Sexually transmitted infections (STIs) frequently come up in clinical practice and is also a frequent target for pharmacology and board exam questions! In this post, I will list my top 3 drugs to know and the sexually transmitted infections they treat. Below is a snippet from Pyrls.com which lays out the STI guidelines in an easy-to-read fashion. Get the full PDF for FREE when you sign up for an account right here!
While doxycycline can be used for numerous sexually transmitted infections (STIs), it is most well known for managing Chlamydia. I remember always joking with classmates in school, that if you weren’t sure on an exam what to treat an infection with, doxycycline is a good guess because it can treat a lot of different infections. Pregnancy risks, sun sensitivity, and binding interactions are important considerations with doxycycline.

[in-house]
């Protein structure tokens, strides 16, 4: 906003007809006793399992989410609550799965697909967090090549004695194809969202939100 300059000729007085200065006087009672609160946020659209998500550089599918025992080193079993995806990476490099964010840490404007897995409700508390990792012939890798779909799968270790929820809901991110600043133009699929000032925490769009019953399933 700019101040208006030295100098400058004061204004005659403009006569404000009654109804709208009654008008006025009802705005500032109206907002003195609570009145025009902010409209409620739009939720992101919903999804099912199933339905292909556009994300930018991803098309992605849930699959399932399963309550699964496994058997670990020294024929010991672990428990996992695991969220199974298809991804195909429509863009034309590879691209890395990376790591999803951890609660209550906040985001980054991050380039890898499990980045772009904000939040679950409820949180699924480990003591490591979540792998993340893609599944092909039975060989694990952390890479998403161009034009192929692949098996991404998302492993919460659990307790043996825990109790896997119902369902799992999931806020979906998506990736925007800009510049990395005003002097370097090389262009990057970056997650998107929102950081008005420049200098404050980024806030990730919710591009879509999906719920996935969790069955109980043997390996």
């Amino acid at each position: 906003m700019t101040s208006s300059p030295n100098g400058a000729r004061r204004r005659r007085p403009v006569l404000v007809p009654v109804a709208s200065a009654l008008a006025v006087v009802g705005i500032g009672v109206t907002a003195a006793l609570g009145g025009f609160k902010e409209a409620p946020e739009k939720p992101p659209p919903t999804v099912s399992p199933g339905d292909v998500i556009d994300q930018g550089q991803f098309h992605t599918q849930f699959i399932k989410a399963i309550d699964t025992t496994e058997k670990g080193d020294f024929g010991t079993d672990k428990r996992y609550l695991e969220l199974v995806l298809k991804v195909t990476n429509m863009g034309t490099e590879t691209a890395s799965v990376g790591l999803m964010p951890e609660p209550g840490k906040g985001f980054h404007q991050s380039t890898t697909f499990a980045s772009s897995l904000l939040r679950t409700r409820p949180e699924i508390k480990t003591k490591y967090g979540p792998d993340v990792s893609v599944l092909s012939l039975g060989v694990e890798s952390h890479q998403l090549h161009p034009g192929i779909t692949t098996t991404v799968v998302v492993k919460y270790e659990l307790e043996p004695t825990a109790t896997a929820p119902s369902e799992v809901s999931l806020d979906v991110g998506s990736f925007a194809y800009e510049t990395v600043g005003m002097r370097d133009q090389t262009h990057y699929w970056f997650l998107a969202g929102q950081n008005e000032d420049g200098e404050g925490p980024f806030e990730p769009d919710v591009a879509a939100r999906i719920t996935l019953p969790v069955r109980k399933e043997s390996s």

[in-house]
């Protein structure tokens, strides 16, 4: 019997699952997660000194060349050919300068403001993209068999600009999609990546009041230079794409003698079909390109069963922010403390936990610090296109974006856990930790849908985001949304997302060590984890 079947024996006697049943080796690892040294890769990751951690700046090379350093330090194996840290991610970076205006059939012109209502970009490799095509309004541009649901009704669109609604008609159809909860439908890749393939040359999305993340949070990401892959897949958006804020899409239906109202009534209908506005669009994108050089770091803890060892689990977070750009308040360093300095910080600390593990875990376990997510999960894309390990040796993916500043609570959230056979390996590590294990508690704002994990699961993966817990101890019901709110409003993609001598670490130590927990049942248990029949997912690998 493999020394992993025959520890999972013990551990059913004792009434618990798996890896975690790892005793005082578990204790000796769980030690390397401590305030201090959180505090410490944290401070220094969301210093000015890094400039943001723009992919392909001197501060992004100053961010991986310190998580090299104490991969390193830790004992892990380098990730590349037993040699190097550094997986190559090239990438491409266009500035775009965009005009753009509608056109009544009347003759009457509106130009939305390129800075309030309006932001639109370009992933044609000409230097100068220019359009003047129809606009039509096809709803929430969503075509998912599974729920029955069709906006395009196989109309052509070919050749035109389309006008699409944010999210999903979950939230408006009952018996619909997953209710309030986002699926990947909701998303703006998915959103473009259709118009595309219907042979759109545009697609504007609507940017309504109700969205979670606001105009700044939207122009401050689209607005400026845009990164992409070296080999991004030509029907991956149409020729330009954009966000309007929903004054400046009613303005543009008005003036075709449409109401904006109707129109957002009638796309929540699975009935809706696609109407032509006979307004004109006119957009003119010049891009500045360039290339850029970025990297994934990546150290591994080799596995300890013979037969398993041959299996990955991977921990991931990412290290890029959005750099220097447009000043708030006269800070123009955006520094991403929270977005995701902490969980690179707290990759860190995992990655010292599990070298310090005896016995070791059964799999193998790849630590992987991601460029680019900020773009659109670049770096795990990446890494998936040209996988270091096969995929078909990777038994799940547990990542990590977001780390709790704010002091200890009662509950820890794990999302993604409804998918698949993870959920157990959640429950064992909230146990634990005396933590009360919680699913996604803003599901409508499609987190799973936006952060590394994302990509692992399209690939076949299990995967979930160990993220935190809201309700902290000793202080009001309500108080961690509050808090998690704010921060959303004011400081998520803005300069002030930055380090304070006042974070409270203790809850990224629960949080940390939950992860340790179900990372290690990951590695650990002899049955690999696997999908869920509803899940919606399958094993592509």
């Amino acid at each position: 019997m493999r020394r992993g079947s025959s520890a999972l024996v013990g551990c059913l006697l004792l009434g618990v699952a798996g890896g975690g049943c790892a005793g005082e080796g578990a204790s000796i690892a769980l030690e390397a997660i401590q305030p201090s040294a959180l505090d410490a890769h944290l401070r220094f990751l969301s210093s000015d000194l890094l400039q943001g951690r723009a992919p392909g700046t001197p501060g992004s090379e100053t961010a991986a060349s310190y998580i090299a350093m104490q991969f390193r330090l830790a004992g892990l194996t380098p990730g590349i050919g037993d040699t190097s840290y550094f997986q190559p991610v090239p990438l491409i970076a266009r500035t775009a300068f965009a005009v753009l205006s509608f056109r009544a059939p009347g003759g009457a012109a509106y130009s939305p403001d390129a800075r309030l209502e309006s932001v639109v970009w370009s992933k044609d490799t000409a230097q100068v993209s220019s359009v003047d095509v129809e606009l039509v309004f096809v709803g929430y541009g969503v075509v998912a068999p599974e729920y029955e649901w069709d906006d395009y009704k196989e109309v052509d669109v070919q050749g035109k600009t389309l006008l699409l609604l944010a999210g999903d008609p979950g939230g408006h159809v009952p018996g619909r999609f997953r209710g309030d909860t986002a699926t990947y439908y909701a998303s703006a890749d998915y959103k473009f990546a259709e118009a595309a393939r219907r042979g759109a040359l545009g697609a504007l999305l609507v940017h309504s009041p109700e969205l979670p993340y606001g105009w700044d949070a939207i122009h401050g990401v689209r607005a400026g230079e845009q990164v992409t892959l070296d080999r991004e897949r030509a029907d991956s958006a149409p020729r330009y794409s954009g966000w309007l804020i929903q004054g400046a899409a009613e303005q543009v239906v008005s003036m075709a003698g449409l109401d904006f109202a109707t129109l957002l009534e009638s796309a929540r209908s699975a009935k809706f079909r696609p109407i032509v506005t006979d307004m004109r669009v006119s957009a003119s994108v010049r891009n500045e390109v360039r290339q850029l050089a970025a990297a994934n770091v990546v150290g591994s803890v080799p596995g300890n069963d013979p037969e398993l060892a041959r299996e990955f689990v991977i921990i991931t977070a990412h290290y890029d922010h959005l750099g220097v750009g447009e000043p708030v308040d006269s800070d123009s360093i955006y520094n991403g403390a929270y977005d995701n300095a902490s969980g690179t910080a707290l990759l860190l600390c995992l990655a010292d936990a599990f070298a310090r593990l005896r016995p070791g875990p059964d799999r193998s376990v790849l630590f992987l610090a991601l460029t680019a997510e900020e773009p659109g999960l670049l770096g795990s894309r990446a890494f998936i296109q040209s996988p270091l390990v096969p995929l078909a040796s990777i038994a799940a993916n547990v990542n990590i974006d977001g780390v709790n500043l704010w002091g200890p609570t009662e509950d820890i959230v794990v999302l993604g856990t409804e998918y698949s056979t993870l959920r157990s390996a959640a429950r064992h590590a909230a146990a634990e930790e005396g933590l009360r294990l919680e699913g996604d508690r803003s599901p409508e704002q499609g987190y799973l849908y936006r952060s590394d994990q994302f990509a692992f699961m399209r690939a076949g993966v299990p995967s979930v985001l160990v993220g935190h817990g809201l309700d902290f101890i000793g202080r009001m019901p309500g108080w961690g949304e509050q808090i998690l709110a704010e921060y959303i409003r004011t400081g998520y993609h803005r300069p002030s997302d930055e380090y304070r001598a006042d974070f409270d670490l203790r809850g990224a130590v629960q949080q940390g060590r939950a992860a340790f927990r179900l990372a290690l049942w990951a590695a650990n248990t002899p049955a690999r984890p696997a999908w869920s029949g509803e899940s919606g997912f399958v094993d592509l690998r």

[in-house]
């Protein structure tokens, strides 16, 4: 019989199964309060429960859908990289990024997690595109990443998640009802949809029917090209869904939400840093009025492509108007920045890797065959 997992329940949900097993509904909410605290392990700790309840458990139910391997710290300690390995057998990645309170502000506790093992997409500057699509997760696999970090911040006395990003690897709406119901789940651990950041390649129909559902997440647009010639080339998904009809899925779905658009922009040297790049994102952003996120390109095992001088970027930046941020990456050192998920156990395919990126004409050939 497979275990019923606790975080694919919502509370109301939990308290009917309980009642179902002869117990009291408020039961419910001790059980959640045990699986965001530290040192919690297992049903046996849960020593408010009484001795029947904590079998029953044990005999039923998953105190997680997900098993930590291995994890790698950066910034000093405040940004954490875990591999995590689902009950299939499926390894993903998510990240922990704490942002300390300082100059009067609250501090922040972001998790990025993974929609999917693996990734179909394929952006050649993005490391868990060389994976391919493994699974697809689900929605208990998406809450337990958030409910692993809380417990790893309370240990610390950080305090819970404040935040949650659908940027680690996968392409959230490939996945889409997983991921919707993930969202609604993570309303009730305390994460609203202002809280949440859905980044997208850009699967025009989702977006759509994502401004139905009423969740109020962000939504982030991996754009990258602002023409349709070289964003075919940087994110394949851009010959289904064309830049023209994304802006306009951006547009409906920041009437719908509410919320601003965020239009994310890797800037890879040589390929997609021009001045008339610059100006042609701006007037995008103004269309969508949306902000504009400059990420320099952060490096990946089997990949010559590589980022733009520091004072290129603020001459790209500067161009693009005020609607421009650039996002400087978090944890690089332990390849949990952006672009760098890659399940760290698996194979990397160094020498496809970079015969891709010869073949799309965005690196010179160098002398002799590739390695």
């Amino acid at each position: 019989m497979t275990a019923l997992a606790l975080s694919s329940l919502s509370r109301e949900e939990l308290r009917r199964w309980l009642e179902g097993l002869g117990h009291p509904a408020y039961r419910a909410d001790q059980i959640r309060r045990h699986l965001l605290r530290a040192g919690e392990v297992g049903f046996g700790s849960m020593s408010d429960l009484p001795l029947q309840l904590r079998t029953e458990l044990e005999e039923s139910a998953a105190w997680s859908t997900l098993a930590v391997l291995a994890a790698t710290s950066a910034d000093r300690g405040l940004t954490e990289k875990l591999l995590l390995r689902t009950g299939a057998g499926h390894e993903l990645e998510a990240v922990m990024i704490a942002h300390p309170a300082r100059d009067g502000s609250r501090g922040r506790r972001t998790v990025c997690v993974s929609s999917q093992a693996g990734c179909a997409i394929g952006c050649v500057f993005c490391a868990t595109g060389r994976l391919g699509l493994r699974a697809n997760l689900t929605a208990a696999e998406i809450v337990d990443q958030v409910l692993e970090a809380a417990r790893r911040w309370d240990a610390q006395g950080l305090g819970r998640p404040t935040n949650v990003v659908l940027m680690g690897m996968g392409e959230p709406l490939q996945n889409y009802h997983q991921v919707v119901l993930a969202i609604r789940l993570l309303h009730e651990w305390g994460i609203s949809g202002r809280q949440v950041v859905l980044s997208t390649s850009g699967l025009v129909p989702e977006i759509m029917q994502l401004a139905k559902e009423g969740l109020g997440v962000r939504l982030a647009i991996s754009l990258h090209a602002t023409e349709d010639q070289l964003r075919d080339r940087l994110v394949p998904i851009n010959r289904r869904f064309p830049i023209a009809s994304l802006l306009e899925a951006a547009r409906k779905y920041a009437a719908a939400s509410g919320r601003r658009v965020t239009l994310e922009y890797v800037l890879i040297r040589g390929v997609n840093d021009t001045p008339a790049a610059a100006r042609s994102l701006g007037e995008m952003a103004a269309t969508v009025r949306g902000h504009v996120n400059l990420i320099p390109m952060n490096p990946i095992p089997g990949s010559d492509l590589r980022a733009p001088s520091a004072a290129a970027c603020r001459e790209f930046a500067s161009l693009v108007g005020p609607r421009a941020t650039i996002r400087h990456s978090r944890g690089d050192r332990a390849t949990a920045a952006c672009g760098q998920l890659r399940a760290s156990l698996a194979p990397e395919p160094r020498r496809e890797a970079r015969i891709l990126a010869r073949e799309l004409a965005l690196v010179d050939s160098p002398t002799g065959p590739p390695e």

Ceftriaxone is a third-generation cephalosporin and is often a workhorse in hospitalized patients for various non-sexually transmitted infections. It is also a commonly used agent for sexually transmitted infections. The downside of ceftriaxone is that it requires IM administration. The upside is that it typically only requires one dose. This can be beneficial in patients who have a history of poor adherence.
Bacterial vaginosis is a common indication of metronidazole use. In addition, it can be used for trichomoniasis. I’ve covered metronidazole on the Real Life Pharmacology podcast previously, so if you’d like to refresh yourself with adverse effects, drug interactions, and other practice pearls, you can do that here.
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